While the story and atmosphere of this film were excellent, it is the quality of the acting which, in my opinion, makes this film nothing short of a masterpiece. Paddy Considine is superb as the formidable Richard, and plays many of his scenes with a powerful lack of outward emotion which perfectly shows his contempt for the group who wronged his brother as well as making him a scary yet excellent character. The group (played by actors including Gary Stretch and Stuart Wolfenden) perfectly appear simultaneously hard and violent in their community and visibly freaked and terrified once Richard makes his presence known. Scenes such as the one where three of the group are in a small bathroom at the same time (one on the loo, one in the bath and one just sitting with them) because they are too scared to be by themselves at any one time were perfect in showing the group dynamic, and how although Sonny (Stretch) was arguably the leader of the group, he too was reduced to a frightened child at the appearance of someone with more power and presence than he has. Toby Kebell, however, gave the best performance of all as the slightly slower Anthony. According to an interview with Shane Meadows on the special features on the DVD, Kebell was only hired for the part several hours before filming started, yet had managed to perfect the part over his train journey to the set without coming across as over the top or unrealistic as a mentally disabled person. His fairly childlike facial expressions and slight slurring of his voice make him seem believably disabled without seeming clichéd in any way. My mother, who I watched the film with, has worked with mentally disabled children for years, and was very impressed with how true and accurate Kebell's portrayal of this character was. The short scenes with the two brothers together were beautiful to watch, and were the only real moments in which Richard was not cold and businesslike.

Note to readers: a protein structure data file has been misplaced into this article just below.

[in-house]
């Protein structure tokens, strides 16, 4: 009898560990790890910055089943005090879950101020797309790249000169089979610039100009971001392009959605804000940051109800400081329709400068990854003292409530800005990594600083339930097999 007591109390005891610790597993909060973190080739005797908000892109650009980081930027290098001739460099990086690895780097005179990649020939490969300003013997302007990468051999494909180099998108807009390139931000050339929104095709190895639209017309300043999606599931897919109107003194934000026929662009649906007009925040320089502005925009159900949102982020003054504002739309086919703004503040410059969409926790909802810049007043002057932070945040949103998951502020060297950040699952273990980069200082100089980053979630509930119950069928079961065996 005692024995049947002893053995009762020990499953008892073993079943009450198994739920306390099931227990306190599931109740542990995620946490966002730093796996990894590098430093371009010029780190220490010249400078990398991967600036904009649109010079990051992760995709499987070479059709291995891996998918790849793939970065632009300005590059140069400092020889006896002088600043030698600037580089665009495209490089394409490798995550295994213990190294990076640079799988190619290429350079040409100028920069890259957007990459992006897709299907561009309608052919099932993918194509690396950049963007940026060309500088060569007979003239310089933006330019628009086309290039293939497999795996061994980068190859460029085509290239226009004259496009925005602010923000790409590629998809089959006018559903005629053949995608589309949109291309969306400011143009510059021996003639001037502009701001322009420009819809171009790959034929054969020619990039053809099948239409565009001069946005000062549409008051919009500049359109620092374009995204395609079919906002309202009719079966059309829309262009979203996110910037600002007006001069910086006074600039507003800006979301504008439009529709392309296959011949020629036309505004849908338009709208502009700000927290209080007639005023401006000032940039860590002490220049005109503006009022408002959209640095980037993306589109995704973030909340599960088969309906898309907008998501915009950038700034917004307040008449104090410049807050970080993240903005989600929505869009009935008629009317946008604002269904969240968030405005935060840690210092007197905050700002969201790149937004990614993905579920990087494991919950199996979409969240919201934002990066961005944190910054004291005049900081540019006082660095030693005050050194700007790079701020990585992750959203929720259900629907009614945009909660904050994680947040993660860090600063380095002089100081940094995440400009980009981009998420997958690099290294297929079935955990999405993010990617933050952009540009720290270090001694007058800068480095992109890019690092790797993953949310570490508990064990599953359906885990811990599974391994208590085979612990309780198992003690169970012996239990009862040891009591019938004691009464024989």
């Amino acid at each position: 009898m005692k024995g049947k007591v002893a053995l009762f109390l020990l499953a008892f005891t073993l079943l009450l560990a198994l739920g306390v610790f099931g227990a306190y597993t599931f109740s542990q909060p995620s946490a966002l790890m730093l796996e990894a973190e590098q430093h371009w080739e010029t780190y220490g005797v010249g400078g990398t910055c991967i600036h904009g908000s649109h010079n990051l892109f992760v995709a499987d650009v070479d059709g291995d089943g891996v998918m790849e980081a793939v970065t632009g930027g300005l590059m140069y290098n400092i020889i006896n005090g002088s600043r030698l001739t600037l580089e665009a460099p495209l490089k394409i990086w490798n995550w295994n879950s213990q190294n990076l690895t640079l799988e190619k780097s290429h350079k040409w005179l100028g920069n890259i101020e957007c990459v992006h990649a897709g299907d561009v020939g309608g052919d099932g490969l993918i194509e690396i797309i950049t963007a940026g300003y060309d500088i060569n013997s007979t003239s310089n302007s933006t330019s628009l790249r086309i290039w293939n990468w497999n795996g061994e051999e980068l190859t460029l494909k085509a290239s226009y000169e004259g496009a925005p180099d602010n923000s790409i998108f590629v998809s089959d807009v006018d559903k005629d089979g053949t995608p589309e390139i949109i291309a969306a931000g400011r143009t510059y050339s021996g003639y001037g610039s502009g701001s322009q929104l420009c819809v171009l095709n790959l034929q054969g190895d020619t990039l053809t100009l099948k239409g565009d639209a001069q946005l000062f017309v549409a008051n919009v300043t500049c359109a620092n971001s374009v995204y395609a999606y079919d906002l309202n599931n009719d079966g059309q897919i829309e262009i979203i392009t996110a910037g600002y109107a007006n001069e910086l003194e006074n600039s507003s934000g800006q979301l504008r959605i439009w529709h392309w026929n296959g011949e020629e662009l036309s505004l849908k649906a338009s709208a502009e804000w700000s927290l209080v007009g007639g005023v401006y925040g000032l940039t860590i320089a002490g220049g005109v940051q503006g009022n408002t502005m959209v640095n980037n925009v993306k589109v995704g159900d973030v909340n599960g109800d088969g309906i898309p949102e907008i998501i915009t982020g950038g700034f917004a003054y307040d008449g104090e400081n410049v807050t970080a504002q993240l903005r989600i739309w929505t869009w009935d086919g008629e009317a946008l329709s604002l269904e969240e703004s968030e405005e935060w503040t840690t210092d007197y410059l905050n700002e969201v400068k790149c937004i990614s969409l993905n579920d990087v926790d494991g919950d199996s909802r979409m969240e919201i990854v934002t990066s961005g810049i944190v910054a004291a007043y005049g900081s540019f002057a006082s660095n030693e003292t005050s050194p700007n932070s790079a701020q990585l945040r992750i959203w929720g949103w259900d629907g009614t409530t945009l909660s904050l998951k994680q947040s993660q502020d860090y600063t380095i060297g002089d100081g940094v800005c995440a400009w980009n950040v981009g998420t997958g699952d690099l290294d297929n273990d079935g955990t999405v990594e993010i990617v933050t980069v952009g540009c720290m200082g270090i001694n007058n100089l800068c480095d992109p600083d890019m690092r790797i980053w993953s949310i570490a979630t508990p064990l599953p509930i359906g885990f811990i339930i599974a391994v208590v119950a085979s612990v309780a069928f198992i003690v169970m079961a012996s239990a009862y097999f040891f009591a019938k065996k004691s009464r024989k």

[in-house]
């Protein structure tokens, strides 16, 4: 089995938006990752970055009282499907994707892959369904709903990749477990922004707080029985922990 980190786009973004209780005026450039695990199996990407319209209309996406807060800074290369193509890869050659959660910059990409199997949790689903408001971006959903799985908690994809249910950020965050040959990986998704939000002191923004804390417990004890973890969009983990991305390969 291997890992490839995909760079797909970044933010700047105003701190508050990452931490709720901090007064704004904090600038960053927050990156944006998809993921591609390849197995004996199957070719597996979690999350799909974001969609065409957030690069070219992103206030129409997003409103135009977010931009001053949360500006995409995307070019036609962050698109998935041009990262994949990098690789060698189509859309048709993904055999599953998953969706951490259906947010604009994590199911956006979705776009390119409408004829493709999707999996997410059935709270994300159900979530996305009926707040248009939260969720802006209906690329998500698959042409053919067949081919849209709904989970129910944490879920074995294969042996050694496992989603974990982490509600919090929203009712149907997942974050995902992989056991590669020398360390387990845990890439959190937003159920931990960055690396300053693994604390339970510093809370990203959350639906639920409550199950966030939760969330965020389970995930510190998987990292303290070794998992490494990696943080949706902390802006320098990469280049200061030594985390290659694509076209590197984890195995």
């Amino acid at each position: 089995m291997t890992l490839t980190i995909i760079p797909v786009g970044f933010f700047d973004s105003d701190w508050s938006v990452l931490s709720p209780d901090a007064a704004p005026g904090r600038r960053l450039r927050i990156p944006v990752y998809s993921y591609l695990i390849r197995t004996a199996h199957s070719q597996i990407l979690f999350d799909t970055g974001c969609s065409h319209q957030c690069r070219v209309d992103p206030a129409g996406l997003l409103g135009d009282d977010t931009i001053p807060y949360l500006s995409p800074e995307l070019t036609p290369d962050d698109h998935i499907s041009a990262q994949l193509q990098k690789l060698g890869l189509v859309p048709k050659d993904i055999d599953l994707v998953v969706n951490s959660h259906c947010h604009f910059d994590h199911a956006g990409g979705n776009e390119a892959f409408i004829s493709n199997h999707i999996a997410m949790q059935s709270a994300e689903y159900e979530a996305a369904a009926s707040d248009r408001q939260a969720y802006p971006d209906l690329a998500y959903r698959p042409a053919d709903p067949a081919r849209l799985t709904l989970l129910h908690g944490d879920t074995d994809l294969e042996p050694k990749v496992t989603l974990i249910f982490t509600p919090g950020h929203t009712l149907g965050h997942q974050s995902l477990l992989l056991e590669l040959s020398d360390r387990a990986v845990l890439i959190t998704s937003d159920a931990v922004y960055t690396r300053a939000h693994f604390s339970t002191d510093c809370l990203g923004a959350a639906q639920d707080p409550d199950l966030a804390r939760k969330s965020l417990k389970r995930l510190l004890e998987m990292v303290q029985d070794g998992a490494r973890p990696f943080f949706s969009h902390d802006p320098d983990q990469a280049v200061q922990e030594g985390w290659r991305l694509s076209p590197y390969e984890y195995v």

Dead Man's Shoes was wonderfully directed, shot, written and acted, and it was amazing to see violence mixed with love, humour and suspense in such a perfectly balanced and impressive way. This was a film set in a working class environment with some working class themes and characters, and although my background has been very different to that of the people in this film, I didn't feel detached from it or as though I couldn't relate to any of the characters, which I believe is down to its excellent direction. Shane Meadows describes in the special features how he grew up thinking that skinheads and violence were the epitomes of cool, until some events in his early adolescence caused him to want to grow away from this lifestyle. His past experiences and familiarities with this world make this film work particularly well, and it was believable to me that people such as the group of men in this film really do exist.